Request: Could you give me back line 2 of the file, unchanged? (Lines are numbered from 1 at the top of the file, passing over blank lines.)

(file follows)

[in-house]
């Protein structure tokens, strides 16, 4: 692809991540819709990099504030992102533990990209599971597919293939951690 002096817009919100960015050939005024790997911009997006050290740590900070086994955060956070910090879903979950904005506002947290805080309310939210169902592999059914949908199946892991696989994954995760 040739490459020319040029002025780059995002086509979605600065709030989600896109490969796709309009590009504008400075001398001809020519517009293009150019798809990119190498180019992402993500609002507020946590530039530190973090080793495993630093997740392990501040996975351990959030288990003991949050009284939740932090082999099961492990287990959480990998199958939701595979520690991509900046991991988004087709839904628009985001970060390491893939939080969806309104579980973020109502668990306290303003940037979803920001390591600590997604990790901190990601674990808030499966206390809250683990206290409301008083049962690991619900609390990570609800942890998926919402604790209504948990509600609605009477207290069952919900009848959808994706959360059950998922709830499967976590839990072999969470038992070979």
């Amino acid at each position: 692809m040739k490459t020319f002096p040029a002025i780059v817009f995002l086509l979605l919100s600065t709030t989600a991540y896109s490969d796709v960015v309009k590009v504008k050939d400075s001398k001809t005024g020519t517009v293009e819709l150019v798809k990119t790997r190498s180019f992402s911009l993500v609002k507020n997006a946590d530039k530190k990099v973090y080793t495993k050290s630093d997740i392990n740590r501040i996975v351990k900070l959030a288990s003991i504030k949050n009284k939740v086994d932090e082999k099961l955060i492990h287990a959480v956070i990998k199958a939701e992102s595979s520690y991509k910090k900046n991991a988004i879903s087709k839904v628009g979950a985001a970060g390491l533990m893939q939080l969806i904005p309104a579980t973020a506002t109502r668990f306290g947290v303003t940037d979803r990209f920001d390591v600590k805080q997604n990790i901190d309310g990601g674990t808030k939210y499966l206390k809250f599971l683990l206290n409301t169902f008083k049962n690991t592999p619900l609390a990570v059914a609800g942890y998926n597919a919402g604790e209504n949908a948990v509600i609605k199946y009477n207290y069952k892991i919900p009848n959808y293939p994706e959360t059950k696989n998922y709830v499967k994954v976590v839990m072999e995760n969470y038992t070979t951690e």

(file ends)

């Protein structure tokens, strides 16, 4: 692809991540819709990099504030992102533990990209599971597919293939951690 002096817009919100960015050939005024790997911009997006050290740590900070086994955060956070910090879903979950904005506002947290805080309310939210169902592999059914949908199946892991696989994954995760 040739490459020319040029002025780059995002086509979605600065709030989600896109490969796709309009590009504008400075001398001809020519517009293009150019798809990119190498180019992402993500609002507020946590530039530190973090080793495993630093997740392990501040996975351990959030288990003991949050009284939740932090082999099961492990287990959480990998199958939701595979520690991509900046991991988004087709839904628009985001970060390491893939939080969806309104579980973020109502668990306290303003940037979803920001390591600590997604990790901190990601674990808030499966206390809250683990206290409301008083049962690991619900609390990570609800942890998926919402604790209504948990509600609605009477207290069952919900009848959808994706959360059950998922709830499967976590839990072999969470038992070979």